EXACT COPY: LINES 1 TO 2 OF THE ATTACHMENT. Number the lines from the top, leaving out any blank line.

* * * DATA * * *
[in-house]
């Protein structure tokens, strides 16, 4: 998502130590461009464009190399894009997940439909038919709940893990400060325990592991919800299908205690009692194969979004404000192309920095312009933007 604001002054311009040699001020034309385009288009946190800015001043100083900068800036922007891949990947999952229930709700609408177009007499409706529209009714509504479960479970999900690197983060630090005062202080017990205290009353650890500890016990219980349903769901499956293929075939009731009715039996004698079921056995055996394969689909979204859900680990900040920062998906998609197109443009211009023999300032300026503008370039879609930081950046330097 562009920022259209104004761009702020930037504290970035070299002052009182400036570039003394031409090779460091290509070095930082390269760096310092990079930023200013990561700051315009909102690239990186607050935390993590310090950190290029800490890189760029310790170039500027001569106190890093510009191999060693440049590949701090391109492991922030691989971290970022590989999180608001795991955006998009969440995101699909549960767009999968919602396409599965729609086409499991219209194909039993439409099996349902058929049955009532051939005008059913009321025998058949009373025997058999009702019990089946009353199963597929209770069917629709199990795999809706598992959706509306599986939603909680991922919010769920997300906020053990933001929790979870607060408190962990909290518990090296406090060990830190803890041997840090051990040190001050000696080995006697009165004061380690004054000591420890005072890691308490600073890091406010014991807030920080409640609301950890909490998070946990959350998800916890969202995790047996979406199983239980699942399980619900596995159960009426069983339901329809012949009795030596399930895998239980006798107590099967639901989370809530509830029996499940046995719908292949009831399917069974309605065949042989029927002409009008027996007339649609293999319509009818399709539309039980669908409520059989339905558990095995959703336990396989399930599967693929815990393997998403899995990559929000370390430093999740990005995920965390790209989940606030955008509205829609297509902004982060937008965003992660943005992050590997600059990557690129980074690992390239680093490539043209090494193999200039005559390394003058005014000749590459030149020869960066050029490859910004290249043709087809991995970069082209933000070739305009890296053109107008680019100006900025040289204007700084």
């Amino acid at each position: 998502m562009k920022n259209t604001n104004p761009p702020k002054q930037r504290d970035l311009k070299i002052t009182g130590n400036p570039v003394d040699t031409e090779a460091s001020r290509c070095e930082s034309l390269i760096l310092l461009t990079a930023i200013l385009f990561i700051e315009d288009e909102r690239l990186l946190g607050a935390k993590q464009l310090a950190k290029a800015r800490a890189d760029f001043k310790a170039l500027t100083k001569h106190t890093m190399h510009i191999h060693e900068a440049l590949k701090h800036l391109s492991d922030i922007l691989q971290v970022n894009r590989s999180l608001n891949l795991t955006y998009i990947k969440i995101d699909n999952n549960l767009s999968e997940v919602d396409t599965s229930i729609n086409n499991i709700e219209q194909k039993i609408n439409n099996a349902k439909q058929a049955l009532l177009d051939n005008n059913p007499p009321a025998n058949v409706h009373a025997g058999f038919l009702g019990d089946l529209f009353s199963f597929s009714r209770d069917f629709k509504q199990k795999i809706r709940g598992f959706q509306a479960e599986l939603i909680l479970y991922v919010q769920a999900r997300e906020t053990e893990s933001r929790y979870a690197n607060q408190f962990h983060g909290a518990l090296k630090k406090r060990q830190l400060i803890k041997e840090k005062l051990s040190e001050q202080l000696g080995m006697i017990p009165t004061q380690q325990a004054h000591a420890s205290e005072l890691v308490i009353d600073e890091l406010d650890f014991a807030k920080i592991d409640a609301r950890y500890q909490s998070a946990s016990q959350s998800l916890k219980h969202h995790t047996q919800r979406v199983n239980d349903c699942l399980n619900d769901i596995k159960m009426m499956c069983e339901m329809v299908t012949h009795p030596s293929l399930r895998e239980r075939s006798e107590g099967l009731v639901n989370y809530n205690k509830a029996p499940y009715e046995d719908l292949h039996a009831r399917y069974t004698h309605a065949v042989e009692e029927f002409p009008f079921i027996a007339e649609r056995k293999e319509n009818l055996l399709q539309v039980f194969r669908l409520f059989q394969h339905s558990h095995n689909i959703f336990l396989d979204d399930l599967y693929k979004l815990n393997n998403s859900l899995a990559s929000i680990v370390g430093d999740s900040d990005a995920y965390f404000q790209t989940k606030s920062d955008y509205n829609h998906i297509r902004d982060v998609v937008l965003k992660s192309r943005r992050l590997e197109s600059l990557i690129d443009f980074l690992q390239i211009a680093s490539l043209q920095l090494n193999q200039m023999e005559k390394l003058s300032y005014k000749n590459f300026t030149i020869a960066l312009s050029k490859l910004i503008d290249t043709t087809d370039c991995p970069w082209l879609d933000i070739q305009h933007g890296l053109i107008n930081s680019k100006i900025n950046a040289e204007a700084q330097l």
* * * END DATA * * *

[in-house]
């Protein structure tokens, strides 16, 4: 998502130590461009464009190399894009997940439909038919709940893990400060325990592991919800299908205690009692194969979004404000192309920095312009933007 604001002054311009040699001020034309385009288009946190800015001043100083900068800036922007891949990947999952229930709700609408177009007499409706529209009714509504479960479970999900690197983060630090005062202080017990205290009353650890500890016990219980349903769901499956293929075939009731009715039996004698079921056995055996394969689909979204859900680990900040920062998906998609197109443009211009023999300032300026503008370039879609930081950046330097 562009920022259209104004761009702020930037504290970035070299002052009182400036570039003394031409090779460091290509070095930082390269760096310092990079930023200013990561700051315009909102690239990186607050935390993590310090950190290029800490890189760029310790170039500027001569106190890093510009191999060693440049590949701090391109492991922030691989971290970022590989999180608001795991955006998009969440995101699909549960767009999968919602396409599965729609086409499991219209194909039993439409099996349902058929049955009532051939005008059913009321025998058949009373025997058999009702019990089946009353199963597929209770069917629709199990795999809706598992959706509306599986939603909680991922919010769920997300906020053990933001929790979870607060408190962990909290518990090296406090060990830190803890041997840090051990040190001050000696080995006697009165004061380690004054000591420890005072890691308490600073890091406010014991807030920080409640609301950890909490998070946990959350998800916890969202995790047996979406199983239980699942399980619900596995159960009426069983339901329809012949009795030596399930895998239980006798107590099967639901989370809530509830029996499940046995719908292949009831399917069974309605065949042989029927002409009008027996007339649609293999319509009818399709539309039980669908409520059989339905558990095995959703336990396989399930599967693929815990393997998403899995990559929000370390430093999740990005995920965390790209989940606030955008509205829609297509902004982060937008965003992660943005992050590997600059990557690129980074690992390239680093490539043209090494193999200039005559390394003058005014000749590459030149020869960066050029490859910004290249043709087809991995970069082209933000070739305009890296053109107008680019100006900025040289204007700084």